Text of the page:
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When you put all that work into writing the perfect email message, it's nice to know that someone has received and read it. Outlook has a feature that can help with that, but it's a two-way street: Your recipient has to be willing to cross it with you.
I like to think of it this way: When you order a meal in a restaurant, you know that the chef has received your "message" because your food arrives a short while later (provided you haven't angered the chef by making too many suggestions). When it comes to email, however, things aren't so black and white. How can you be sure that someone has received and actually read your message? To put it bluntly, you can make it easy for them to let you know...but you can't make it happen. You can set it up for your recipients to let you know if they've read (or even just received) your note, but it's really up to them to decide whether to let you know or not.
Oh, the games people play...
First, let's figure out how to set up message tracking. Because if you don't do that first, they can't use it.
You've sent out a very important message to someone. You may be a teacher who wants to know that your students got their homework assignment that you emailed to them. Or perhaps you're taking a survey within your company and want to be sure that everyone received and read the email asking them to respond to the survey. In Outlook, you can set up a message so that each recipient has the option of notifying you that they have: (1) received the message and (2) read the message.
You can also be notified about a specific message, or you can set it up so that you're notified of all messages. More on that in a minute.
You've now done all you can do. But just because you've taken these steps doesn't mean it's a 100% sure thing that you'll know if and when your recipients have read your message. And why is that? I'll say it again: Because it's up to your recipients to let you know...or not. See, while you've been reading about how to set up message tracking, they've been reading about how to change automatic response to read receipts. Your recipients have the option to send a read receipt whenever it's requested, to never send one, or to decide, on a case-by-case basis, whether to send one.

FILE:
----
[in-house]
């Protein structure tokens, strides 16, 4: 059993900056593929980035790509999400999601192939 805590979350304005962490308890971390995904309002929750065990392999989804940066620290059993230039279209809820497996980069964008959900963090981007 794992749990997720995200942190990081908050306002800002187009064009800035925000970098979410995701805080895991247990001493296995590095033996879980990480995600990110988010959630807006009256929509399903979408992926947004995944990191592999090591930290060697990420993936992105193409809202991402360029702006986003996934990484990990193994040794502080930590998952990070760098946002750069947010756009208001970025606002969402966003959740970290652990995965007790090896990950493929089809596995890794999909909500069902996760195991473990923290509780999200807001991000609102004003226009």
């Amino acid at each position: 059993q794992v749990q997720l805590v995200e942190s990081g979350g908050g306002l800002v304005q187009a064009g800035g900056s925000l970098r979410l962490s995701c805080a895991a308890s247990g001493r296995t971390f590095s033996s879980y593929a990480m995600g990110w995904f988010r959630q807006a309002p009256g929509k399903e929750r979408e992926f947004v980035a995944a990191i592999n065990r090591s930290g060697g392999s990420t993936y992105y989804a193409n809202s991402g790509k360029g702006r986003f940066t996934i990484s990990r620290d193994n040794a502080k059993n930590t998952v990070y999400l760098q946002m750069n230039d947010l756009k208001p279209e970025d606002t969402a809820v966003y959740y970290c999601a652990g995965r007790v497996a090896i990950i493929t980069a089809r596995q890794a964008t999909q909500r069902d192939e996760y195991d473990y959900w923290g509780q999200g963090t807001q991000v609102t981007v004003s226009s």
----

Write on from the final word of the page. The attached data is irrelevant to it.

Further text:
Therefore, I strongly advise you to track only single messages of great importance. If people keep getting a bunch of tracked messages, they are more likely to get irritated and just say the heck with it and never send a receipt.
Now that you know how to set up a read receipt, there are a few other things you can do to try and stay on top of things:
Now, see what I mean about read receipts? You can do your part to set it up so that your recipient knows you're requesting one, but it's up to her to decide if she wants you to know that she knows that you want to know if she got your message.
And maybe she doesn't want you to know. Maybe you two have some sort of sick little mind game going on. I've no idea; nor do I care. My only part in this is to tell you about your options and then set you free to go off and be the most professional email sender you can be.
Crabby's Find of the Week: Students: Buy a PC and get a free XBox
Not finding the help you need from the various channels you've tried? Microsoft Answers may have the answers to your nagging problem.
In my opinion this option can easily be over-used, and if you are going to use it you need to have clear reasons why. For example, if project work is being undertaken by a group of people in different locations, and there's a tight deadline, then there's a good reason to know if an e-mail has been read. I have, however, known people set the system up to request a read receipt for all their e-mails, which made me refuse all the requests as a matter of principle. On the other hand I remember an incident when the obligatory office bore became indignant when he realised than an AD had deleted one of his e-mails without even reading it, so it can have unintended comic potential as well.